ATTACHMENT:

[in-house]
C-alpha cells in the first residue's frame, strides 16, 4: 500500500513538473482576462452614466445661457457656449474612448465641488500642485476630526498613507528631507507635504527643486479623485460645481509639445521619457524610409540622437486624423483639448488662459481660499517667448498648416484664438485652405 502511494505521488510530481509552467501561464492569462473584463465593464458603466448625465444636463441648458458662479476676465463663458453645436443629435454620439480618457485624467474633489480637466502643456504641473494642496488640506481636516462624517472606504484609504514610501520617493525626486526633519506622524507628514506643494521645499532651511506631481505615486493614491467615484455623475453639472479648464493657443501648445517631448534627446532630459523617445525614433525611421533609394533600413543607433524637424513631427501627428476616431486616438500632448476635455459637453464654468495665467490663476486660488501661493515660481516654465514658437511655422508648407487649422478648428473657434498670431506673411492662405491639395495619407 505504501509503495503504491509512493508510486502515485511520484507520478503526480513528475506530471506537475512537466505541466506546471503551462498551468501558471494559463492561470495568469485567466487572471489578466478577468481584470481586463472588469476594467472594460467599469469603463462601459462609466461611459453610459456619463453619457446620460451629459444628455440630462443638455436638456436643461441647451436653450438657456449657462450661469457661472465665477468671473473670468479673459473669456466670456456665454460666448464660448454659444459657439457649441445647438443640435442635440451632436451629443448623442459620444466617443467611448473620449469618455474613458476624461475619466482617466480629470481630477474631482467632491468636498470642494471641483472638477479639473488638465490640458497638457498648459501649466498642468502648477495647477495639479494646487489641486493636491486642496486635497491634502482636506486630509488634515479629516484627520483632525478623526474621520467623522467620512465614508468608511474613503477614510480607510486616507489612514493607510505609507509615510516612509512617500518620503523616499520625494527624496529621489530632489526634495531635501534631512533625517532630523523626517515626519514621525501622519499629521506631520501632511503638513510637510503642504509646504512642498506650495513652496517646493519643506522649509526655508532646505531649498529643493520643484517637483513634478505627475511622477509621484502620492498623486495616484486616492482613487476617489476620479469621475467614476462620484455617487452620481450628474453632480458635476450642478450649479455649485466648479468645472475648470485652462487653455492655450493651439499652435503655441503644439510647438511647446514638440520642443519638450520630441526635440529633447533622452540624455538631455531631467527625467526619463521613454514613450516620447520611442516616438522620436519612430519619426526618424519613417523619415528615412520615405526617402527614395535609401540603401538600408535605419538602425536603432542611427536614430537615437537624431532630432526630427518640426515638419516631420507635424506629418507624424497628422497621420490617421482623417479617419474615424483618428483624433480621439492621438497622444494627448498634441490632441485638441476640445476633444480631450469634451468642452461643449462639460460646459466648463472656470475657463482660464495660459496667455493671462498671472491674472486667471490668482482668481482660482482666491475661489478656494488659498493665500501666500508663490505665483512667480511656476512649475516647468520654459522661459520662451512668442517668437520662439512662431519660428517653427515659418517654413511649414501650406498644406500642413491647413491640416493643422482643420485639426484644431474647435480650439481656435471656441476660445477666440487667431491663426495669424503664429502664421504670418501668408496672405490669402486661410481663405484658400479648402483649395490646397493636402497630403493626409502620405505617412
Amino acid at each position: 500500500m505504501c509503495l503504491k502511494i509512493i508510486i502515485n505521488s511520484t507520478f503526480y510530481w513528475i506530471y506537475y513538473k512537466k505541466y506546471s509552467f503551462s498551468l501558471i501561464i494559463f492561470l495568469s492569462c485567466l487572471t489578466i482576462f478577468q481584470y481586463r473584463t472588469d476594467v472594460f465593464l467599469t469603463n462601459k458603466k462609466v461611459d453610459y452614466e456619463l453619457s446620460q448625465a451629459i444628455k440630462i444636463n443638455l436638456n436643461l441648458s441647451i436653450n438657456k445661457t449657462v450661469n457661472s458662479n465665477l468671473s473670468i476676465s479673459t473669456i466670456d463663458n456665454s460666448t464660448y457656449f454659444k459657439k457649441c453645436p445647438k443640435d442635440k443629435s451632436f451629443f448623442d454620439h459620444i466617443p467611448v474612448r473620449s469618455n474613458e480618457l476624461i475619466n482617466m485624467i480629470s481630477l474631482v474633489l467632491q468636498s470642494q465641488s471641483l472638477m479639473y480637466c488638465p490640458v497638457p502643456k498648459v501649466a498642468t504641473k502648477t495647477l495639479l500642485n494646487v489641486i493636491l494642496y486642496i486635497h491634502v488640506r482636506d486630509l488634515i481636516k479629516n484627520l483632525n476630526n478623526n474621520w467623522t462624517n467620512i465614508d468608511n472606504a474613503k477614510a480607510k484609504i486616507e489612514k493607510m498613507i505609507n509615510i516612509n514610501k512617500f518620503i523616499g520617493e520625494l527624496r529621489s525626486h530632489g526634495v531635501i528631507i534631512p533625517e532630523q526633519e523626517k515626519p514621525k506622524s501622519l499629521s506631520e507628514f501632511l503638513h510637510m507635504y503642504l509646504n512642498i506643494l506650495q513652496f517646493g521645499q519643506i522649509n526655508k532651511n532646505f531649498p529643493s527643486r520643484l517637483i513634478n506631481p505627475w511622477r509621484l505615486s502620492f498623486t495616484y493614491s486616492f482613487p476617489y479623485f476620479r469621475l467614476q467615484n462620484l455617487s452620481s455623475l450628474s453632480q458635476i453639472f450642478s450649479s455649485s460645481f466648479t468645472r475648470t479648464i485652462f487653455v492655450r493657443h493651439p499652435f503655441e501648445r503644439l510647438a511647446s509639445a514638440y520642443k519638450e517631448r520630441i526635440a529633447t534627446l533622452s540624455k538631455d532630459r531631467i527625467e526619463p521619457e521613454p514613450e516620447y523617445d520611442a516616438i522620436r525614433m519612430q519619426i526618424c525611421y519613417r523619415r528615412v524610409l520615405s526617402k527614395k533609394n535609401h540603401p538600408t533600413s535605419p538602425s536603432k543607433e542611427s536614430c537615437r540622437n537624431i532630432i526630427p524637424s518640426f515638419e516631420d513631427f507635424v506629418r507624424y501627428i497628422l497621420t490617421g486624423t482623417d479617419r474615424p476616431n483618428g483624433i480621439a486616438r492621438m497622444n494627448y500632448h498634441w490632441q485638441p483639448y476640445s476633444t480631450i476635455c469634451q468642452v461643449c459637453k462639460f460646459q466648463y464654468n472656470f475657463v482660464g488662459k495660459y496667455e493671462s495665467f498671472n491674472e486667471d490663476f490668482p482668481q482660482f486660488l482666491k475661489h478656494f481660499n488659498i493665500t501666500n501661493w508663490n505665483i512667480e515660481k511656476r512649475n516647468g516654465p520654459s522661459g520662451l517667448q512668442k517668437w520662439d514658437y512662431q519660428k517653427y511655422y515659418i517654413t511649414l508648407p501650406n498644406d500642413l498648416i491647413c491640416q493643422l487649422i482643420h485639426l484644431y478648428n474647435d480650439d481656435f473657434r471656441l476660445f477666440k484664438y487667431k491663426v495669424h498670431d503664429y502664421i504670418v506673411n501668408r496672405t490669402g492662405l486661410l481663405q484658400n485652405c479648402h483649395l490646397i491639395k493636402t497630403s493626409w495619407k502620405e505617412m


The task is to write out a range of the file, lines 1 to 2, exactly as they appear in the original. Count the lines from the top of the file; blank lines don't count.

[in-house]
C-alpha cells in the first residue's frame, strides 16, 4: 500500500513538473482576462452614466445661457457656449474612448465641488500642485476630526498613507528631507507635504527643486479623485460645481509639445521619457524610409540622437486624423483639448488662459481660499517667448498648416484664438485652405 502511494505521488510530481509552467501561464492569462473584463465593464458603466448625465444636463441648458458662479476676465463663458453645436443629435454620439480618457485624467474633489480637466502643456504641473494642496488640506481636516462624517472606504484609504514610501520617493525626486526633519506622524507628514506643494521645499532651511506631481505615486493614491467615484455623475453639472479648464493657443501648445517631448534627446532630459523617445525614433525611421533609394533600413543607433524637424513631427501627428476616431486616438500632448476635455459637453464654468495665467490663476486660488501661493515660481516654465514658437511655422508648407487649422478648428473657434498670431506673411492662405491639395495619407 505504501509503495503504491509512493508510486502515485511520484507520478503526480513528475506530471506537475512537466505541466506546471503551462498551468501558471494559463492561470495568469485567466487572471489578466478577468481584470481586463472588469476594467472594460467599469469603463462601459462609466461611459453610459456619463453619457446620460451629459444628455440630462443638455436638456436643461441647451436653450438657456449657462450661469457661472465665477468671473473670468479673459473669456466670456456665454460666448464660448454659444459657439457649441445647438443640435442635440451632436451629443448623442459620444466617443467611448473620449469618455474613458476624461475619466482617466480629470481630477474631482467632491468636498470642494471641483472638477479639473488638465490640458497638457498648459501649466498642468502648477495647477495639479494646487489641486493636491486642496486635497491634502482636506486630509488634515479629516484627520483632525478623526474621520467623522467620512465614508468608511474613503477614510480607510486616507489612514493607510505609507509615510516612509512617500518620503523616499520625494527624496529621489530632489526634495531635501534631512533625517532630523523626517515626519514621525501622519499629521506631520501632511503638513510637510503642504509646504512642498506650495513652496517646493519643506522649509526655508532646505531649498529643493520643484517637483513634478505627475511622477509621484502620492498623486495616484486616492482613487476617489476620479469621475467614476462620484455617487452620481450628474453632480458635476450642478450649479455649485466648479468645472475648470485652462487653455492655450493651439499652435503655441503644439510647438511647446514638440520642443519638450520630441526635440529633447533622452540624455538631455531631467527625467526619463521613454514613450516620447520611442516616438522620436519612430519619426526618424519613417523619415528615412520615405526617402527614395535609401540603401538600408535605419538602425536603432542611427536614430537615437537624431532630432526630427518640426515638419516631420507635424506629418507624424497628422497621420490617421482623417479617419474615424483618428483624433480621439492621438497622444494627448498634441490632441485638441476640445476633444480631450469634451468642452461643449462639460460646459466648463472656470475657463482660464495660459496667455493671462498671472491674472486667471490668482482668481482660482482666491475661489478656494488659498493665500501666500508663490505665483512667480511656476512649475516647468520654459522661459520662451512668442517668437520662439512662431519660428517653427515659418517654413511649414501650406498644406500642413491647413491640416493643422482643420485639426484644431474647435480650439481656435471656441476660445477666440487667431491663426495669424503664429502664421504670418501668408496672405490669402486661410481663405484658400479648402483649395490646397493636402497630403493626409502620405505617412